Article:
This is not to say that a predicate act of retaliation will always be related to the underlying wrongdoing. Courts must still examine the facts of each case in determining whether the alleged predicate acts satisfy the "continuity plus relationship" test in that they are "not isolated events." For instance, the district court's finding of two independent schemes in this case, if we were to adopt this point of view, would indicate that the retaliatory acts were isolated events separate and apart from the tax fraud scheme. But the allegations contained within the complaint suggest otherwise. We believe the district court erred in finding that the retaliatory actions taken against DeGuelle were unrelated to the ongoing tax fraud scheme.
DeGuelle alleges violations of four statutes which are considered "racketeering activity." First, DeGuelle alleges several instances of mail fraud in violation of 18 U.S.C. § 1341. These acts occurred in December 2000, February 2005, June 2005, and March 2009. DeGuelle alleges that Wenzel, Randleman, Pappenfuss, and Eckhardt participated in these fraudulent activities. Next, DeGuelle alleges violations of 18 U.S.C. § 1512(c)(1), which prohibits the destruction of records. DeGuelle alleges that Wenzel instructed him to destroy records in 2002 so that they would not be discovered by the IRS. DeGuelle's third series of allegations focus on illegal tampering with a witness in violation of 18 U.S.C. § 1512(b)(3). DeGuelle alleges that in December of 2008, Camilli, Kosterman, and Eckhardt offered to pay him a higher salary and to pay his attorney's fees if he agreed to sign a confidentiality agreement and release all claims. This offer came after DeGuelle informed Kosterman and Camilli that he intended to file a whistleblower complaint with the Department of Labor. In addition, in March of 2009, Kosterman offered DeGuelle the opportunity to resign in exchange for one year of salary and benefits if he agreed to sign a confidentiality agreement and release all claims. Finally, DeGuelle alleges that Camilli, Kosterman, and Eckhardt engaged in retaliatory acts against him in violation of 18 U.S.C. § 1513(e)-(f) by terminating his employment, filing a lawsuit against him, and disseminating defamatory statements to the press. ***
[T]he district court ... did not recognize that Kosterman, Camilli, and Eckhardt were responsible for the first act of tampering in December of 2008. These three actors offered DeGuelle an increase in salary and payment of attorney's fees if he agreed to sign a confidentiality agreement and release all claims. This offer occurred after DeGuelle informed human resources he planned to file a whistleblower complaint. The district court clearly identified this act as part of the fraud scheme, and rightly so, as it was intended to prevent DeGuelle from disclosing the company's alleged wrongdoing. Yet the district court did not recognize that these same three actors were also responsible for DeGuelle's termination, thus providing a link between the fraud scheme and the retaliation scheme.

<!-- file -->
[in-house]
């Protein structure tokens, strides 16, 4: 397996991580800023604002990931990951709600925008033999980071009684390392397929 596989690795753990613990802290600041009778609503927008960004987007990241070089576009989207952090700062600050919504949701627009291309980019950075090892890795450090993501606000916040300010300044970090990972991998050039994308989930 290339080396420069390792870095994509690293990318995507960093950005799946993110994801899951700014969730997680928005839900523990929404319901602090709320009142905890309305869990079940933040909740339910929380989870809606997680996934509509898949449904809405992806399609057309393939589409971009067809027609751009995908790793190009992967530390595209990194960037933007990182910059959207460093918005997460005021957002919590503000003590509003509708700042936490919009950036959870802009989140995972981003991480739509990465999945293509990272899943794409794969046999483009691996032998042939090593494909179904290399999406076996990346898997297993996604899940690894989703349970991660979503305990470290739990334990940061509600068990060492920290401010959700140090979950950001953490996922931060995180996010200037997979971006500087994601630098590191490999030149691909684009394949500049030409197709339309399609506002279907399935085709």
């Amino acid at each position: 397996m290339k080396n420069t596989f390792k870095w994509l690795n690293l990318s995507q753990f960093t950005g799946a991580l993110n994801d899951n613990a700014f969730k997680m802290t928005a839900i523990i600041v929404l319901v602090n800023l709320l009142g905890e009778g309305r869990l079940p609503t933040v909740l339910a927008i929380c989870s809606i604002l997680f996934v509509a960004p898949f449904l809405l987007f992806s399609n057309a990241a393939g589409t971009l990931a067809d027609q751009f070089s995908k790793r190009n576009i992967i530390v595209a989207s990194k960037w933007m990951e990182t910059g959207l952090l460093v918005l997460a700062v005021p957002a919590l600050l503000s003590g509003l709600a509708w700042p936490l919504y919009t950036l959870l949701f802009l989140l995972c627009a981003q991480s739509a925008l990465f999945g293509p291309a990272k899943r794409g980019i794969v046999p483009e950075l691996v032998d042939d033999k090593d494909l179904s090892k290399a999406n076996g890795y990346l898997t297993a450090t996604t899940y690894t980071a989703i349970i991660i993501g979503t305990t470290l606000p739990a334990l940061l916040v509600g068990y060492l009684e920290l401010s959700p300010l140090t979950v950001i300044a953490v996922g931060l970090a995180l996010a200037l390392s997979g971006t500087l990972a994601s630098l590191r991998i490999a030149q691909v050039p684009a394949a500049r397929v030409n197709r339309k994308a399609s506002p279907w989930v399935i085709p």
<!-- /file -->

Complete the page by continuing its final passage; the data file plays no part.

In addition, there is a temporal relationship between the predicate acts in this case, such that under H.J., we can conclude that these acts "otherwise are interrelated by distinguishing characteristics and are not isolated events." 492 U.S. at 240. The first act of tampering, which the parties and the district court agree is related to the alleged acts of mail fraud, occurred in December 2008. During the same month, DeGuelle filed his Department of Labor complaint. An additional act of mail fraud occurred in March 2009. Shortly thereafter, a second act of tampering occurred in which Kosterman offered DeGuelle the opportunity to resign with pay and benefits if he signed a confidentiality agreement and release of claims. After DeGuelle refused, he was terminated in early April 2009. It is reasonable to infer from the alleged facts that Kosterman, recognizing all attempts to silence DeGuelle had failed, resorted to retaliatory termination as a result. The lawsuit and defamatory statements followed shortly thereafter. Thus, over a five-month period, the company engaged in two acts of tampering, one act of mail fraud, and three acts of retaliation. Moreover, the second act of tampering preceded DeGuelle's termination by a very short period of time. It is safe to say these were not isolated events.
Admittedly, some of the actions taken by Kosterman and Camilli are inconsistent with any alleged involvement in the tax fraud scheme. The human resources department apparently took DeGuelle's allegations seriously, prompting the hiring of an outside law firm to investigate tax fraud within the company. In addition, both Kosterman and Camilli investigated DeGuelle's negative performance review. After they determined the review was retaliatory in nature, it was revoked. Despite these inconsistencies, however, there are enough allegations within the complaint to conclude, at this stage in the proceedings, that Kosterman and Camilli were participants in the RICO scheme. For instance, Kosterman and Camilli attempted to silence DeGuelle by offering him incentives if he signed a confidentiality agreement. They also participated in DeGuelle's termination, an alleged act of retaliation.